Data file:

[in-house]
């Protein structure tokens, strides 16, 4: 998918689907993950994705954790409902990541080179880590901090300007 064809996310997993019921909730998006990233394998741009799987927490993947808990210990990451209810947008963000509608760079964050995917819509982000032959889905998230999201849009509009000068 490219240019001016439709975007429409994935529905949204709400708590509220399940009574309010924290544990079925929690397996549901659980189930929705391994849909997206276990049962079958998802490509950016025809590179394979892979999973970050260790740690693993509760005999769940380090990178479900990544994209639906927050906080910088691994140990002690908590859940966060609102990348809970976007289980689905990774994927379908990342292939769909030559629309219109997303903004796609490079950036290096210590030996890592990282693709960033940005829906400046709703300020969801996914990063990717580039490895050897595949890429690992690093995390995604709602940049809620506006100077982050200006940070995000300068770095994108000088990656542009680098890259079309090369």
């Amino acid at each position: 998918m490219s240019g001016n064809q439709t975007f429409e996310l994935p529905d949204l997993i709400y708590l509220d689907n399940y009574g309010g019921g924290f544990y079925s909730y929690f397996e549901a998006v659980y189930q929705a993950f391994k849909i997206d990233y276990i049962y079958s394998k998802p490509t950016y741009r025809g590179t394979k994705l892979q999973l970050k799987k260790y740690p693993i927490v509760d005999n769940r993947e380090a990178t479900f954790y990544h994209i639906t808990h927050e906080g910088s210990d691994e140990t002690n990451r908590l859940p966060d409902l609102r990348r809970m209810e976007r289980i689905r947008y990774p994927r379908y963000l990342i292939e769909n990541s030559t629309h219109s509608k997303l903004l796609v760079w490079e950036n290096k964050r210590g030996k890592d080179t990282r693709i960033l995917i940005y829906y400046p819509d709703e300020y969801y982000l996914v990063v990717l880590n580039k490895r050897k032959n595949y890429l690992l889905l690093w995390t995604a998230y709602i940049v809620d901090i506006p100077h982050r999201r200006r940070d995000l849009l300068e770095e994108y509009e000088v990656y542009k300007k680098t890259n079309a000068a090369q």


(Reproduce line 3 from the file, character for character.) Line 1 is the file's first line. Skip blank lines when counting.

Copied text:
């Amino acid at each position: 998918m490219s240019g001016n064809q439709t975007f429409e996310l994935p529905d949204l997993i709400y708590l509220d689907n399940y009574g309010g019921g924290f544990y079925s909730y929690f397996e549901a998006v659980y189930q929705a993950f391994k849909i997206d990233y276990i049962y079958s394998k998802p490509t950016y741009r025809g590179t394979k994705l892979q999973l970050k799987k260790y740690p693993i927490v509760d005999n769940r993947e380090a990178t479900f954790y990544h994209i639906t808990h927050e906080g910088s210990d691994e140990t002690n990451r908590l859940p966060d409902l609102r990348r809970m209810e976007r289980i689905r947008y990774p994927r379908y963000l990342i292939e769909n990541s030559t629309h219109s509608k997303l903004l796609v760079w490079e950036n290096k964050r210590g030996k890592d080179t990282r693709i960033l995917i940005y829906y400046p819509d709703e300020y969801y982000l996914v990063v990717l880590n580039k490895r050897k032959n595949y890429l690992l889905l690093w995390t995604a998230y709602i940049v809620d901090i506006p100077h982050r999201r200006r940070d995000l849009l300068e770095e994108y509009e000088v990656y542009k300007k680098t890259n079309a000068a090369q």